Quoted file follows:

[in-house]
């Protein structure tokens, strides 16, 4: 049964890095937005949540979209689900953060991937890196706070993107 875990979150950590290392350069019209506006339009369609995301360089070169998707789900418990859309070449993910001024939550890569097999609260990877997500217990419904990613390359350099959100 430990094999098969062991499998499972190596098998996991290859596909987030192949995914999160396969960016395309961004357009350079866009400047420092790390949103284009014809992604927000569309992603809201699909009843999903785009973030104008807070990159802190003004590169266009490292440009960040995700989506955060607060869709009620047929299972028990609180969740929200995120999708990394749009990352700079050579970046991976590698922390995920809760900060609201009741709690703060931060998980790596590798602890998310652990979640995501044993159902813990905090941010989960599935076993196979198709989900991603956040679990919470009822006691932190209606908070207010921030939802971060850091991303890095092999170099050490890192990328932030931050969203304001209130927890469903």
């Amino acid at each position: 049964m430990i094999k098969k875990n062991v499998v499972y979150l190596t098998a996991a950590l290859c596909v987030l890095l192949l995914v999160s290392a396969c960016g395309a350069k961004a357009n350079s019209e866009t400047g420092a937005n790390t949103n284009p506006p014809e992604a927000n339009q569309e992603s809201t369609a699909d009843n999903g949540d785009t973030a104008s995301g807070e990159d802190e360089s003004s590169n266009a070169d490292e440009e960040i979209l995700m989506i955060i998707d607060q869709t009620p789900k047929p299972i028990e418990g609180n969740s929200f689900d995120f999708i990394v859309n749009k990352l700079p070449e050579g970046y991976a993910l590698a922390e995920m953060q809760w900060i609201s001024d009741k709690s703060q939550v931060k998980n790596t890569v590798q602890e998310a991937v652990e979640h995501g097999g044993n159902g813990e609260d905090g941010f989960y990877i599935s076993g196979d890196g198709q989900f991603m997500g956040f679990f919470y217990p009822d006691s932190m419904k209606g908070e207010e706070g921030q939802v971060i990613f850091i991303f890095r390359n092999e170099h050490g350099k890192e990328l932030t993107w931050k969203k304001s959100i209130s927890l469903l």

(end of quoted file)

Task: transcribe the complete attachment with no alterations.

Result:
[in-house]
């Protein structure tokens, strides 16, 4: 049964890095937005949540979209689900953060991937890196706070993107 875990979150950590290392350069019209506006339009369609995301360089070169998707789900418990859309070449993910001024939550890569097999609260990877997500217990419904990613390359350099959100 430990094999098969062991499998499972190596098998996991290859596909987030192949995914999160396969960016395309961004357009350079866009400047420092790390949103284009014809992604927000569309992603809201699909009843999903785009973030104008807070990159802190003004590169266009490292440009960040995700989506955060607060869709009620047929299972028990609180969740929200995120999708990394749009990352700079050579970046991976590698922390995920809760900060609201009741709690703060931060998980790596590798602890998310652990979640995501044993159902813990905090941010989960599935076993196979198709989900991603956040679990919470009822006691932190209606908070207010921030939802971060850091991303890095092999170099050490890192990328932030931050969203304001209130927890469903």
């Amino acid at each position: 049964m430990i094999k098969k875990n062991v499998v499972y979150l190596t098998a996991a950590l290859c596909v987030l890095l192949l995914v999160s290392a396969c960016g395309a350069k961004a357009n350079s019209e866009t400047g420092a937005n790390t949103n284009p506006p014809e992604a927000n339009q569309e992603s809201t369609a699909d009843n999903g949540d785009t973030a104008s995301g807070e990159d802190e360089s003004s590169n266009a070169d490292e440009e960040i979209l995700m989506i955060i998707d607060q869709t009620p789900k047929p299972i028990e418990g609180n969740s929200f689900d995120f999708i990394v859309n749009k990352l700079p070449e050579g970046y991976a993910l590698a922390e995920m953060q809760w900060i609201s001024d009741k709690s703060q939550v931060k998980n790596t890569v590798q602890e998310a991937v652990e979640h995501g097999g044993n159902g813990e609260d905090g941010f989960y990877i599935s076993g196979d890196g198709q989900f991603m997500g956040f679990f919470y217990p009822d006691s932190m419904k209606g908070e207010e706070g921030q939802v971060i990613f850091i991303f890095r390359n092999e170099h050490g350099k890192e990328l932030t993107w931050k969203k304001s959100i209130s927890l469903l």